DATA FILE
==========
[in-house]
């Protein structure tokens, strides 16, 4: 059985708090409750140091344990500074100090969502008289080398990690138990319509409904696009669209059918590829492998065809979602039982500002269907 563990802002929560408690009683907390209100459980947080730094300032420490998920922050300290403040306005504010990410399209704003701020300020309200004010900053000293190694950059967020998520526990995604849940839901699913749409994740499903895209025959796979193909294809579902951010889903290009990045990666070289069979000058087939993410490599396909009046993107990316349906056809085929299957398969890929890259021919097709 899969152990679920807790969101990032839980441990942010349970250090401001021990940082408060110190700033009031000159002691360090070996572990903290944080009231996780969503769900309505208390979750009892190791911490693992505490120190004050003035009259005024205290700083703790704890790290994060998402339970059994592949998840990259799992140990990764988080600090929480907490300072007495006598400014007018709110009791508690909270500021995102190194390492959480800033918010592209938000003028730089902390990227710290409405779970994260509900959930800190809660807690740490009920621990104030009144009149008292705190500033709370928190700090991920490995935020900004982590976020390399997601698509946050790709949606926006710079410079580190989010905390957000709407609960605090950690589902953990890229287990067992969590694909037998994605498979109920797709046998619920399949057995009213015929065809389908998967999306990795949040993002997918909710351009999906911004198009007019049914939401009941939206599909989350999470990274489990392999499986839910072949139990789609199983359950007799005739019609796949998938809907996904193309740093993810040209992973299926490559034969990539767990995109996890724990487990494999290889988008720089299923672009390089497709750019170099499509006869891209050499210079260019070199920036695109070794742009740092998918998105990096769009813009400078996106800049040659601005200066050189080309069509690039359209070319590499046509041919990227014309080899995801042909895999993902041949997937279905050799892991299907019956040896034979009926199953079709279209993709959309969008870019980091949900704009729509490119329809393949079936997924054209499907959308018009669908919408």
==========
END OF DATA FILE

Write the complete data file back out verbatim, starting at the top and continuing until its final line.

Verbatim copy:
[in-house]
């Protein structure tokens, strides 16, 4: 059985708090409750140091344990500074100090969502008289080398990690138990319509409904696009669209059918590829492998065809979602039982500002269907 563990802002929560408690009683907390209100459980947080730094300032420490998920922050300290403040306005504010990410399209704003701020300020309200004010900053000293190694950059967020998520526990995604849940839901699913749409994740499903895209025959796979193909294809579902951010889903290009990045990666070289069979000058087939993410490599396909009046993107990316349906056809085929299957398969890929890259021919097709 899969152990679920807790969101990032839980441990942010349970250090401001021990940082408060110190700033009031000159002691360090070996572990903290944080009231996780969503769900309505208390979750009892190791911490693992505490120190004050003035009259005024205290700083703790704890790290994060998402339970059994592949998840990259799992140990990764988080600090929480907490300072007495006598400014007018709110009791508690909270500021995102190194390492959480800033918010592209938000003028730089902390990227710290409405779970994260509900959930800190809660807690740490009920621990104030009144009149008292705190500033709370928190700090991920490995935020900004982590976020390399997601698509946050790709949606926006710079410079580190989010905390957000709407609960605090950690589902953990890229287990067992969590694909037998994605498979109920797709046998619920399949057995009213015929065809389908998967999306990795949040993002997918909710351009999906911004198009007019049914939401009941939206599909989350999470990274489990392999499986839910072949139990789609199983359950007799005739019609796949998938809907996904193309740093993810040209992973299926490559034969990539767990995109996890724990487990494999290889988008720089299923672009390089497709750019170099499509006869891209050499210079260019070199920036695109070794742009740092998918998105990096769009813009400078996106800049040659601005200066050189080309069509690039359209070319590499046509041919990227014309080899995801042909895999993902041949997937279905050799892991299907019956040896034979009926199953079709279209993709959309969008870019980091949900704009729509490119329809393949079936997924054209499907959308018009669908919408």